Another person in the office is working on a insert for the utility bill discussing road etiquette for cyclists and drivers in an attempt to prevent any problems and get everyone on the same page.

    "Oh, that is all well and good, but, voice or no voice, the people can always be brought to the bidding of the leaders. That is easy. All you have to do is tell them they are being attacked and denounce the pacifists for lack of patriotism and exposing the country to danger. It works the same way in any country."

    - Herman Göring at the Nuremburg trials (thoughts on democracy)

  10. #10
    Cyburbian Jeff's avatar
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    I've been seeing the scooters and moped everywhere. I think i may get one.

  11. #11
    Cyburbian
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    Quote Originally posted by Jeff
    I've been seeing the scooters and moped everywhere. I think i may get one.
    I second this statement. People are actually using them to get to work and I live in a community of 7,000. They are becomng more popular. I still see more children using them to get around town rather than adults.

  12. #12
    Cyburbian DetroitPlanner's avatar
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    I'd love a moped to use up at the cabin. Anyone know of folding ones that can fit into trunks of Sables? It would be great to zoom around the two tracks of N Michigan with one, a delorme and my compass. I sure the heck don't want to buy a big car/pick-up just to have a moped.
    We hope for better things; it will arise from the ashes - Fr Gabriel Richard 1805

  13. #13
    Cyburbian hilldweller's avatar
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    Quote Originally posted by Jeff
    I've been seeing the scooters and moped everywhere. I think i may get one.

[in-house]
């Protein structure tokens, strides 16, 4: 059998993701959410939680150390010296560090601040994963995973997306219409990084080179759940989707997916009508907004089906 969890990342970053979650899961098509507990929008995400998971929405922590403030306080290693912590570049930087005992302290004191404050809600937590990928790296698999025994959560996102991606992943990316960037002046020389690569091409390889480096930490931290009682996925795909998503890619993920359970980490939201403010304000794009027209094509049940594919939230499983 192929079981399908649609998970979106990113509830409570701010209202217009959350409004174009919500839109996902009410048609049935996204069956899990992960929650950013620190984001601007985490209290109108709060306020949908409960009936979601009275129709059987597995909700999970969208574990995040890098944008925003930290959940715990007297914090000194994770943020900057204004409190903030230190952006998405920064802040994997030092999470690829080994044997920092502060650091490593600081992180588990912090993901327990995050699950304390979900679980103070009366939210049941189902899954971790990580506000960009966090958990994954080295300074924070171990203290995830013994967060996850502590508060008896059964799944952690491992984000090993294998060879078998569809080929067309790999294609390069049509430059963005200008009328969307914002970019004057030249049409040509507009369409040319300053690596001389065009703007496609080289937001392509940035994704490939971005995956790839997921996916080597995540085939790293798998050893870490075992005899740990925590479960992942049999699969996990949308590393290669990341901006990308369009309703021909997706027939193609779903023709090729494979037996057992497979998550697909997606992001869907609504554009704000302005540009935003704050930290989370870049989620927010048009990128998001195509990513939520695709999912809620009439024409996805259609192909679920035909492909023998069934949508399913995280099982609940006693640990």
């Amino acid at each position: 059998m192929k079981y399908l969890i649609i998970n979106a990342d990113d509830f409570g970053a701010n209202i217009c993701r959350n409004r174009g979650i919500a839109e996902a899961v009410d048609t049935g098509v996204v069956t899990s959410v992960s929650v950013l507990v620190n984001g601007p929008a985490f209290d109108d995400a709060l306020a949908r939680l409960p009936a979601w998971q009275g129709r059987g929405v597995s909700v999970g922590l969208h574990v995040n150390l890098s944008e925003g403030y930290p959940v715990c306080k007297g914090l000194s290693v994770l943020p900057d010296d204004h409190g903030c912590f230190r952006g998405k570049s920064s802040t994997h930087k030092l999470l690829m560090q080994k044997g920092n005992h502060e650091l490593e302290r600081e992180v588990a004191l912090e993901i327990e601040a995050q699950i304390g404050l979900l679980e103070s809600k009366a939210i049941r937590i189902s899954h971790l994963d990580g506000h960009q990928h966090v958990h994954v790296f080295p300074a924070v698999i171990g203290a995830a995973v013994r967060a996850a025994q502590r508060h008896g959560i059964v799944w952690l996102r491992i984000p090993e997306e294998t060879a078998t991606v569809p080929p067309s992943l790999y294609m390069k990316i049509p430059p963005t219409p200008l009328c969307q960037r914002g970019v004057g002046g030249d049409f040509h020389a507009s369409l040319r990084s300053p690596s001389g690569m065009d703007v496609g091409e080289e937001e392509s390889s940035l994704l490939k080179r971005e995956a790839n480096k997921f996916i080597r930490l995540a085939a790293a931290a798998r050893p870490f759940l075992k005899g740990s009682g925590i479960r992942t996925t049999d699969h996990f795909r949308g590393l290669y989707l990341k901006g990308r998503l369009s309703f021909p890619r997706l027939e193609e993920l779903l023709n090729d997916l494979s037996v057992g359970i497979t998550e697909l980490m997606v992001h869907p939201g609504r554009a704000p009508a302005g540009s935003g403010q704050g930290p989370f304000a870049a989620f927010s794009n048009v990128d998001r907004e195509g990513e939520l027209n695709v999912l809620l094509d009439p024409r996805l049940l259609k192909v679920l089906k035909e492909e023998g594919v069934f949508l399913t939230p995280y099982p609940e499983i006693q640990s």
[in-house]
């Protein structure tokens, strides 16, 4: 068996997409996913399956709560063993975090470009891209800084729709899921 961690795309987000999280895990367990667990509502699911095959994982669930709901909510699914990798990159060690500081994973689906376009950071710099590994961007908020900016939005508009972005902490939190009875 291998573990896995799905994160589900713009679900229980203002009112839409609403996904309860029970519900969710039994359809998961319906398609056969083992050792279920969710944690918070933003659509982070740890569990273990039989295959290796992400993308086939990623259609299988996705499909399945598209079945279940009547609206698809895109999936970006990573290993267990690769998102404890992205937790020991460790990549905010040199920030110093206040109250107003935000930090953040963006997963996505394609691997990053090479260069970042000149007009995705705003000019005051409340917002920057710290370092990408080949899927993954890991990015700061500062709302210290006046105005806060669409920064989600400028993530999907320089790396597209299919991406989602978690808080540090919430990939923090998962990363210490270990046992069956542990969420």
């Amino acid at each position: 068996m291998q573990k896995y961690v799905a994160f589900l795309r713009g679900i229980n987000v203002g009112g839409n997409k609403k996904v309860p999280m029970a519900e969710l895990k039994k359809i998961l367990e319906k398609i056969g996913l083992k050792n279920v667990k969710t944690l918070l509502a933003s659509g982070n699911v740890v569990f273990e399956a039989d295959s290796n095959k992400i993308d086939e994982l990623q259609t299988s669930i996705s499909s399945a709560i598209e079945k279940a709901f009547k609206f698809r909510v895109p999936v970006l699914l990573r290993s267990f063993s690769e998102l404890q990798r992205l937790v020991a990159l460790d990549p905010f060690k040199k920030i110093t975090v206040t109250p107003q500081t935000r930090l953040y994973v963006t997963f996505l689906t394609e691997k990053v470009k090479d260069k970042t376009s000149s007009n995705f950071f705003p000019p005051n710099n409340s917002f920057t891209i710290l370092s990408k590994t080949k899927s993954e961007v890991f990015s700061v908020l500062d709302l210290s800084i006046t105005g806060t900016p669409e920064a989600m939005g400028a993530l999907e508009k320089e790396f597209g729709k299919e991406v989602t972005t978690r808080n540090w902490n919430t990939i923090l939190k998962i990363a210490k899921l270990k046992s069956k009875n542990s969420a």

I would too- expect I have pride

  14. #14
    Cyburbian DetroitPlanner's avatar
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    Quote Originally posted by hilldweller
    I would too- expect I have pride
    hmm isn't that 'except'
    We hope for better things; it will arise from the ashes - Fr Gabriel Richard 1805

  15. #15
    Cyburbian Jeff's avatar
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    Was just doing some research....60-80 mpg.

    How muc pride does that instill in you?

    i found a place, GS Scooters? (google "scooters" its on eof the paid ads up top) $899 for a 49cc scooter.

  16. #16
    Quote Originally posted by Jeff
    I've been seeing the scooters and moped everywhere.
    I've seen them in my community as well and it's not just the people burning off DWI's either. We will see if this continues come winter.
    When did I go from Luke Skywalker to Obi-Wan Kenobi?

  17. #17
         
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    I've noticed more people commuting on bikes for sure. I work downtown Chicago lifeguarding right on the Lakefront, and we have a bikepath that's basically the equivelent of the Lake Shore Drive highway for bikes. Every morning around rush hour i'm there i see much more people in semi-buisness attire or just obviously going to work and again at evening rush time. Much more than I have in past years that is to say. During the day though, not too much difference

  18. #18
    Cyburbian Wildono's avatar
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    Quote Originally posted by jmac View post
    ...
    Purely anecdotal, though... [engineer]We need a count at that location[/engineer].
    But it is true...exactly true. Engineer pauses, stretches back into reclining chair as adjusting gaze toward Planner, then adds, "...and we don't have staff time to get any bicycle counts. Do you?"

  19. #19
    Cyburbian bocian's avatar
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    More runners (recreational), but no more bicycle commuters as usual. And with gas dropping to below $2/gallon, bicycle will remain a recreational weekend machine for most Americans.